• From Anne’s diary, Friday 10th August 1832 (age 42)

    [The first time that Anne Lister put her thoughts in writing about the possibility of courting Ann Walker, the young heiress who lived at Lidgate in the neighbourhood of Shibden.]

    ‘… Thought I, as I have several times done of late, shall I try & make up to her?’

  • From Anne’s diary, Sunday 5th January 1834 (age 43)

    [After eighteen months of an on-and-off courtship, Anne was unsure about whether or not there could be a permanent relationship between them.]

    ‘…Miss W[alker] talks as if she would be glad to take me – then if I say anything decisive she hesitates to. I tell her it is all her money which is in the way. The fact is, she is as she was before [i.e. indecisive], but determined to get away from the Sutherlands and feels the want of me. But [I need to] take someone with more mind and less money. Steph [Belcombe – i.e. Mariana’s brother] is right: she would be a great pother [sic]. [I] have nothing serious to say to her – she wants better manning than I can manage.’

    [See also Jill Liddington’s Female Fortune. Rivers Oram Press. 1998. p.85.]

Two lesbian diarists in two different eras

What would two women, separated by two hundred years, both writing their diaries in a secret code, have in common?

As readers of my blog and my books will know, I have been working on the four-million-word Anne Lister journals for over thirty years and had been confident that it was a unique document in the history of personal diary-keeping, not just because parts of it were written in a secret code of Anne’s own devising, but because she was a lover of women and, living as she did in the Georgian era, she had to be careful to conceal her sexual life in the secrecy of an esoteric code—her ‘crypthand,’ as she called it.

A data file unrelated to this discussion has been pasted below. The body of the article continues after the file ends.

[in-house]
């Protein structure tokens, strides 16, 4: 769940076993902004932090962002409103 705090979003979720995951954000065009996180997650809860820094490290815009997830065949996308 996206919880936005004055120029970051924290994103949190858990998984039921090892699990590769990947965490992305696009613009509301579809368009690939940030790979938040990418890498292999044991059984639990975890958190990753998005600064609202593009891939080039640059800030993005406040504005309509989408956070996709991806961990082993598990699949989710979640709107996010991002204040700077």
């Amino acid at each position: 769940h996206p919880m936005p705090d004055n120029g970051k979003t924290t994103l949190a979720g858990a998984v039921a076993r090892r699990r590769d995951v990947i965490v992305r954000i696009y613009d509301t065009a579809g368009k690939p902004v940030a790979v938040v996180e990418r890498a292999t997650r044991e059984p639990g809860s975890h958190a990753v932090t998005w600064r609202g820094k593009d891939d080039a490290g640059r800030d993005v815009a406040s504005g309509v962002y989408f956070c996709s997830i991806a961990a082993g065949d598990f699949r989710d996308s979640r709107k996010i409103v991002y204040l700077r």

Imagine my surprise when I found out, in 2011, that a present-day lesbian, from her teenage years (she is now in her late forties) had been writing a diary in her own secret code for exactly the same reason as Anne’s—concealment of her sexuality.

I immediately got in touch with her and almost from our first meeting the idea of a ‘Compare and Contrast’ exercise took root. A  literary exploration of the comparisons and the contrasts between the two diarists, writing in very different eras, can be found in the recently published book entitled Secret Diaries Past & Present: Q & A with Helena Whitbread & Natasha Holme.

Have you ever recorded any of your private life in code? Let me know in the comments!

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3 Comments

  1. Christine Evans
    Posted June 16, 2019 at 12:42 pm | Permalink

    Hello, I’ve never known anything of Anne Lister apart from her name (on Flog It). But, thank you, thank you, thank you for all your work over so many years bringing her diaries to light – it seems and I hope it was a labour of love, because that’s what comes though. I have bought your books and just finished Secret Dairies Past and Present. The juxtaposition of the two diarists provided a great chance to hear, in particular, your comments on Anne’s life through her journals and I loved that. I struggled quite a lot with what I found negative of the other diarist, but recognise that the questions raised gave the opportunity for your positive reflections.